Unfortunately, schools almost never do anything of the sort, and their execrable results more than speak for themselves.

I have a very good answer to the question of the 4-day school week. I say let’s have a 0-day school week.

Let’s close schools down.

Both private and public schools results, as covered in so many other articles here and in my book, Poor Cheated Little Johnny, are far more often disastrous than not. Their dropout rate is astonishingly high. Why not? The only power the student often has over his own life and future is non-cooperation. What other power do we give the young? We often fail to take their complaints seriously, or even listen when it comes to schools. Why is that? Is it because schools provide free baby-sitting service so that mom and dad can go about their day without a child encumbering them? I know this is often the case, and all I would say to such parents is that you are not helping your child prepare for life. Generally, in fact, such a parent is doing damage to the child and his/her future by shoving the student in a school and hoping the teachers and administrators and “experts” know what they are doing. Folks – those people as often as not do not even know your child’s name without a classroom seating chart.

Look, in the end, the “4-day school week” is only a symptom of a much larger problem, and is a public response to that problem. Schools have failed. They have failed miserably, utterly. They are a catastrophic drag on the resources of an already stressed civilization. Parents are fully aware of the failure of our schools, being products of those schools themselves and knowing that they are often undereducated, and poorly prepared by school for life. Parents receive further evidence in parent/teacher conferences when they see the general lack of understanding of the child on the part of the teacher, often accompanied by a callous lack of regard or respect for the family. They see the ineptitude of the teacher in the frustrated child, in a mountain of weekly homework, in report cards, in teacher evaluation of their child.

Parents know – and they vote with their ballots and pocketbooks. School bond issues have failed in record numbers over the past 10 years. In fact, few pass anymore. Even most private schools go belly-up in the first five years of their existence. Parents refuse to shell out very hard-won money for terrible results – results that the family and the child will be forced to live with for the rest of the child’s life!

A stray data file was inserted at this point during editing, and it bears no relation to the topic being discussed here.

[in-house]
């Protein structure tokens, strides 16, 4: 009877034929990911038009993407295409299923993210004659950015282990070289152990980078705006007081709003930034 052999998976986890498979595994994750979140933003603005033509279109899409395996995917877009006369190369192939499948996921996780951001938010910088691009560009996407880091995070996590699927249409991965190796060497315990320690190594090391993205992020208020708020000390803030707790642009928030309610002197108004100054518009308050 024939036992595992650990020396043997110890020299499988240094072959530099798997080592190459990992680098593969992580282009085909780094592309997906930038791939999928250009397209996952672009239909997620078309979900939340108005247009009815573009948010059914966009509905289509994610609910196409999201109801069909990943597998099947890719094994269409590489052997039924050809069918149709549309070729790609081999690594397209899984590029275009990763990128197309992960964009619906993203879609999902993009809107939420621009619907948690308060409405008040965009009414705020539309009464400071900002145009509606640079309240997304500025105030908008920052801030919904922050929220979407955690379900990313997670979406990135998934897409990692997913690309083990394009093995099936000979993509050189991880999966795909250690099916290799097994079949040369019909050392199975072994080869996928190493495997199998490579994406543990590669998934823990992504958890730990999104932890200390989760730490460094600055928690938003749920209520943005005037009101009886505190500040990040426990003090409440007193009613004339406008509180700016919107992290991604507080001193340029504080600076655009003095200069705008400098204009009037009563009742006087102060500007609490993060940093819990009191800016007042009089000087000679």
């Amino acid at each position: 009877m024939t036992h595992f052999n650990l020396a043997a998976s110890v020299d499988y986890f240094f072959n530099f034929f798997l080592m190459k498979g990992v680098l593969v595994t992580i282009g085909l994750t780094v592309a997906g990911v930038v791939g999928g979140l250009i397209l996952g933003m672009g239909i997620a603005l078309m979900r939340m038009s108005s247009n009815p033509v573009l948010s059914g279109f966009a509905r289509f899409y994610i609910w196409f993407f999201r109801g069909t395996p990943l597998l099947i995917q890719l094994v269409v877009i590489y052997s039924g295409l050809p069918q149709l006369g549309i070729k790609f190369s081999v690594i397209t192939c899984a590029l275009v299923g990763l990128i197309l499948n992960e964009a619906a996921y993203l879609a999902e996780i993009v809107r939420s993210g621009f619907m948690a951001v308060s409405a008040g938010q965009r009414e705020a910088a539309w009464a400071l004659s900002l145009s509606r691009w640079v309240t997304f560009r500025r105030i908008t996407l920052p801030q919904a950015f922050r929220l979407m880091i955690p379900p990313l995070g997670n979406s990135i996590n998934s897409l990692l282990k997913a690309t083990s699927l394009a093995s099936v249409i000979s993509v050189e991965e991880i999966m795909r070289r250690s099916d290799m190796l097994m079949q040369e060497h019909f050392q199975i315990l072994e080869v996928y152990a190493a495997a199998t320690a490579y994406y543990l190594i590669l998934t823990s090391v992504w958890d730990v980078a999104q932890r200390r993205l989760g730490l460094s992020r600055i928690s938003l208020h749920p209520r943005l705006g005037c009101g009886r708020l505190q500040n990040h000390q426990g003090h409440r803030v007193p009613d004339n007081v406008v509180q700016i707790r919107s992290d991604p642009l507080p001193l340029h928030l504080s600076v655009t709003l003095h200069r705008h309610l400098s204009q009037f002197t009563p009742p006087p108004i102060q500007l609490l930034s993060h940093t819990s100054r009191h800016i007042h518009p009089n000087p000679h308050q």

The schools, and their very overpaid staff and crew, claim that there just isn’t enough cash rolling in from the public coffers to keep them open five days a week. What no one seems to be pointing out is that if we the people wished the schools to remain open, if we wished to fund them at a higher level, we would do so – as we have done in the past. We, the people, have chosen to withdraw our support from schools, particularly public education. And teachers and administrators and school boards whine loudly that they are not sufficiently supported.

Support received should be based entirely on results.

The results of schools public and private are generally awful. Support is being appropriately withdrawn. I do not doubt that this is merely the start of a trend, a social correction to a failed institution.

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10 comments on “The Four Day Public School Week – Is It Enough?”

  1. I think the bottom line here is “Support received should be based entirely on results.” Why is that so hard for the rest of our society to understand? Be don’t buy junky crap products, we sue for false advertising when products or services don’t do what they promise to do, car manufacturers have to recall vehicles when the brakes fail, etc. So why are we expected to throw good money after bad when it comes to public education?

  2. Agreed entirely. Good point about ‘false advertising”!